Many popular blog platforms offer mobile display options. If you are running WordPress you are in luck. There are a number of easily installed plug-ins that will make your site look good on a mobile device. The plug-in will detect when the user is using a mobile device and serve up the a mobile version automatically.

If you have a static site that you’ve been updating manually maybe now is the time to think about moving your site to a blog platform. Online services such as WordPress, Blogger or Tumblr all allow you to use your organization’s URL, easy to customize and have good mobile themes you can install or enable.

Another low hanging fruit is creating a mobile template for your email newsletter. Traffic to your website from mobile devices may still be growing stage, but your email newsletter is a different story. Looking at our own email newsletter stats, over 40% of users opened our email on iPhones alone. Users with smartphones regularly check email from their devices on the go, and trying to zoom into teeny text while standing on a moving bus or train is not fun. Zooming requires both hands, whereas on a mobile-friendly email you can read and flick through without much effort. Most major email newsletter services like MailChimp offer mobile email templates or you can create your own.

Strategy #2: Create a mobile website

Scenario: Your site is powered by a Content Management System (CMS) that you’ve invested a lot of time, money and effort into. All your content reside in this CMS, and an upgrade or redesign with mobile in mind doesn’t seem like an easy option.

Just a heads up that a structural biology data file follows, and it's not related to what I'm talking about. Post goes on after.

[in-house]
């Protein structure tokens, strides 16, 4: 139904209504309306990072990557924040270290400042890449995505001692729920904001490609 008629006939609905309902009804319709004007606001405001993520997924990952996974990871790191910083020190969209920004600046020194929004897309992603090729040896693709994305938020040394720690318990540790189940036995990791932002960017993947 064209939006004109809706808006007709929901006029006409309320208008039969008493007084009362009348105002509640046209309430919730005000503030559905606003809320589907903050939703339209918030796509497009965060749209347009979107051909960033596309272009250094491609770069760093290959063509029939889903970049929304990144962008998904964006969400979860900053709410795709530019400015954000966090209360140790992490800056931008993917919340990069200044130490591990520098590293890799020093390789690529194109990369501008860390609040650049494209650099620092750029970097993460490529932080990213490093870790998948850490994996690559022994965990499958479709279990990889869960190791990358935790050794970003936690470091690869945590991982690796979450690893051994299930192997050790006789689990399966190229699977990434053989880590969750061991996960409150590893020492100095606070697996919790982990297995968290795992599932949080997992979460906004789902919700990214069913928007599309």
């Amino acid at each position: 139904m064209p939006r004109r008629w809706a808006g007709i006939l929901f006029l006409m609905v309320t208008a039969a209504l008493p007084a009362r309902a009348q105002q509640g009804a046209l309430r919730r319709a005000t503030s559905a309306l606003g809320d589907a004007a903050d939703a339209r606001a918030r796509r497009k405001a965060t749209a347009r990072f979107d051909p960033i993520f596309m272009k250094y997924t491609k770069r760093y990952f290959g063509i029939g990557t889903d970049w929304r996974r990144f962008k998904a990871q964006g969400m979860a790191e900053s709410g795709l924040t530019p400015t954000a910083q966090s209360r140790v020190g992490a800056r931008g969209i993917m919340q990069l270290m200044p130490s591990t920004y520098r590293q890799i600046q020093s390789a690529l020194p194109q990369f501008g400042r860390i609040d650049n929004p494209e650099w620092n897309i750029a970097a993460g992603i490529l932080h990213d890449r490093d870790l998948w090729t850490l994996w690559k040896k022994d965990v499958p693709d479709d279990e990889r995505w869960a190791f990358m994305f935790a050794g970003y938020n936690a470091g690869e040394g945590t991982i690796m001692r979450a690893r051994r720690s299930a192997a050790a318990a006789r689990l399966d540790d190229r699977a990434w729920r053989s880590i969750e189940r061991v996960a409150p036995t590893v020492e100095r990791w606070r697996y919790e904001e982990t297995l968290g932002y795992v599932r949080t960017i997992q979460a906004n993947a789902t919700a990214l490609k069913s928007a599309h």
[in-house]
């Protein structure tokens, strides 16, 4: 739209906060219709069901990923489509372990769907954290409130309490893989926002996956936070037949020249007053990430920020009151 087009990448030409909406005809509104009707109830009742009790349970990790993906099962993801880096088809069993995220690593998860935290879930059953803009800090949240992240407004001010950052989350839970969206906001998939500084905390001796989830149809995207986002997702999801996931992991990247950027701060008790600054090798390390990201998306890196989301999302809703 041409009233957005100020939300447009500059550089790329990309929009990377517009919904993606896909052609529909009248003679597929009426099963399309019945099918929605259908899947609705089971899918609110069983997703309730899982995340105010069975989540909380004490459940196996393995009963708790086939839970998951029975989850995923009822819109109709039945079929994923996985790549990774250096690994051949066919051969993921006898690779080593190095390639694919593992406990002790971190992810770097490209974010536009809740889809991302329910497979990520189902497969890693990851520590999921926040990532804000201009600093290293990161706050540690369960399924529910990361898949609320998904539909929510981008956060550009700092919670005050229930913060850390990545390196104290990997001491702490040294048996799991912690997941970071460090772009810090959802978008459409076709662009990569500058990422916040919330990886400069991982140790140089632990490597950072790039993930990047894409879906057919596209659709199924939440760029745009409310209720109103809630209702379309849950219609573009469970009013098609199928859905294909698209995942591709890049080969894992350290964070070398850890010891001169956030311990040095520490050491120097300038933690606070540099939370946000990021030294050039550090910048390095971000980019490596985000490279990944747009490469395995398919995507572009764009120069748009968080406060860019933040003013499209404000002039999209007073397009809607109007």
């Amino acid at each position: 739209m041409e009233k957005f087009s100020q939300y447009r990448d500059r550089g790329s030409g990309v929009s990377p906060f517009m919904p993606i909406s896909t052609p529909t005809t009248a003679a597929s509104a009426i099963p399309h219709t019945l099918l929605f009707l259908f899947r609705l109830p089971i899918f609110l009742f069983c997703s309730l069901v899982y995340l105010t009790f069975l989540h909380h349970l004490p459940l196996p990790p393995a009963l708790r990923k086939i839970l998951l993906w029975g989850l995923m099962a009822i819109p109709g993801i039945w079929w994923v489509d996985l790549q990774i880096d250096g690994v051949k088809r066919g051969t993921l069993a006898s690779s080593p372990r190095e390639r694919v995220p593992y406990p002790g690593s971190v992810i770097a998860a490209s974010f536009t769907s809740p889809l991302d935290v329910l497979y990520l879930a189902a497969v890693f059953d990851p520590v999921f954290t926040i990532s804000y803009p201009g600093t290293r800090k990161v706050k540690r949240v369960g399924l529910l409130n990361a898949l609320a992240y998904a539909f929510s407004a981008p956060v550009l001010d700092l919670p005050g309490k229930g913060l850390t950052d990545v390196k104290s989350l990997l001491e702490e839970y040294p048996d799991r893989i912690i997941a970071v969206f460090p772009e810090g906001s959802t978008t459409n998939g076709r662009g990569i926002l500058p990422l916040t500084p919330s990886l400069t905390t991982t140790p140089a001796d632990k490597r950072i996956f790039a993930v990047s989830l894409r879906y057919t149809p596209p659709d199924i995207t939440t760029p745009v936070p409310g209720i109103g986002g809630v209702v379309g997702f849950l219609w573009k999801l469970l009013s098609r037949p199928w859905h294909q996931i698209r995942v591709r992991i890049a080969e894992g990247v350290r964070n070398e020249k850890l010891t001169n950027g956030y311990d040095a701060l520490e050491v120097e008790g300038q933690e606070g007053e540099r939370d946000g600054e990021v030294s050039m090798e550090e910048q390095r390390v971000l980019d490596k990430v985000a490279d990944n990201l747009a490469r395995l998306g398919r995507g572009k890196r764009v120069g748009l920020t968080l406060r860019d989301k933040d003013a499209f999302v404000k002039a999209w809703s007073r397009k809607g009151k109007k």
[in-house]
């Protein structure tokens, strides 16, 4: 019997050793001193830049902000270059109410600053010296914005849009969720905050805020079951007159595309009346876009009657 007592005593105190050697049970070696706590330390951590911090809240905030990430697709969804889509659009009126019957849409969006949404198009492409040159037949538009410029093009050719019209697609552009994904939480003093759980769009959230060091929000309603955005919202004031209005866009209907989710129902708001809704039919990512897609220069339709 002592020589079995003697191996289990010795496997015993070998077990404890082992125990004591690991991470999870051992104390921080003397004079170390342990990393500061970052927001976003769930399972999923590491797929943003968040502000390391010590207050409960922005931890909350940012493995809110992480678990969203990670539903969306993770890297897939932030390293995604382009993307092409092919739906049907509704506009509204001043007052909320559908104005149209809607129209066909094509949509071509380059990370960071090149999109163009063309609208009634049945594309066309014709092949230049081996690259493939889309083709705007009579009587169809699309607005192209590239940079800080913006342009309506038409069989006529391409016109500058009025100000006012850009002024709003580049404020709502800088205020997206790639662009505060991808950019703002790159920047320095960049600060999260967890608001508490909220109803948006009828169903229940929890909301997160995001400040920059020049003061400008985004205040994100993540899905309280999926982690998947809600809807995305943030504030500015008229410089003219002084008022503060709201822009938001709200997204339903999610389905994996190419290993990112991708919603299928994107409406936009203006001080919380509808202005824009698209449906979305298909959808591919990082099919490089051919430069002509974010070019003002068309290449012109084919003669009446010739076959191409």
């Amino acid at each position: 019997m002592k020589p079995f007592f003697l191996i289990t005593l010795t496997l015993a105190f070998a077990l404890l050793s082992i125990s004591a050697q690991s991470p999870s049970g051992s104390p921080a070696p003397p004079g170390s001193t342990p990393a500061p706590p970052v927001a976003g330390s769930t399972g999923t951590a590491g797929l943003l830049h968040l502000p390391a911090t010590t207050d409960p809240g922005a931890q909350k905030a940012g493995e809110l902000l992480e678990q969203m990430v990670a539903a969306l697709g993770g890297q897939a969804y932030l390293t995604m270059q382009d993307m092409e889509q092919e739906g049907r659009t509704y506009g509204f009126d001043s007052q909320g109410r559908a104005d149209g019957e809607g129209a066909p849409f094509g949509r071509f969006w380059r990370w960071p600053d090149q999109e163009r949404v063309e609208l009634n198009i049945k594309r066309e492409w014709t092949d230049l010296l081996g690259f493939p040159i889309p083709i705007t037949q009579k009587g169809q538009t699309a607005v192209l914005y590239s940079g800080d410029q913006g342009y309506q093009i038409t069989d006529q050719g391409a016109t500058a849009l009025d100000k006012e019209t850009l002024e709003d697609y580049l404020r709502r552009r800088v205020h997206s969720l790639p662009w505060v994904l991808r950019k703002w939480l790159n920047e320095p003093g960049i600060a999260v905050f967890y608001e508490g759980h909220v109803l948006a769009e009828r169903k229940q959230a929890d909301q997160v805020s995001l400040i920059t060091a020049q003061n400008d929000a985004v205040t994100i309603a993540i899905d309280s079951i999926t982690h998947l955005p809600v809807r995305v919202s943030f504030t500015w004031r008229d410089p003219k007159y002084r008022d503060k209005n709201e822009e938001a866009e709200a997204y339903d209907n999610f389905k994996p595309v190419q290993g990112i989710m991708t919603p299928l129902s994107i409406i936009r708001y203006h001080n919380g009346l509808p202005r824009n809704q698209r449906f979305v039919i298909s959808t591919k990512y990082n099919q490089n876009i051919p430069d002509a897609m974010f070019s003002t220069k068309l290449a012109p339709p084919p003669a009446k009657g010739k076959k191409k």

You need to figure out what your high value content is. To do this you can apply the 80-20 rule, where you identify the 20% of the site that meets the broad needs of 80% of the users that come to the site. The hard part is focusing on the high value content or service – not from your organization’s perspective, but for your user. If you can’t provide value or utility, they will leave or even go to your competition.

Mobile websites

Mobile-friendly websites

With the content that you’ve identified, you can create a small mobile site that is simple and focused, with clear design and branding. Use code to auto detect whether your user is viewing the site from a mobile device and serve up the simple mobile site. You can still have a link to full site in the footer, should the users want to access features not offered on the mobile site.

Strategy #3: Employ responsive design

Scenario: Just when you finally have a decent site, and things are looking manageable, you now see iPads, Galaxy tabs and Amazon Fires flooding the market. How are you going to handle all these proliferating devices and screen sizes?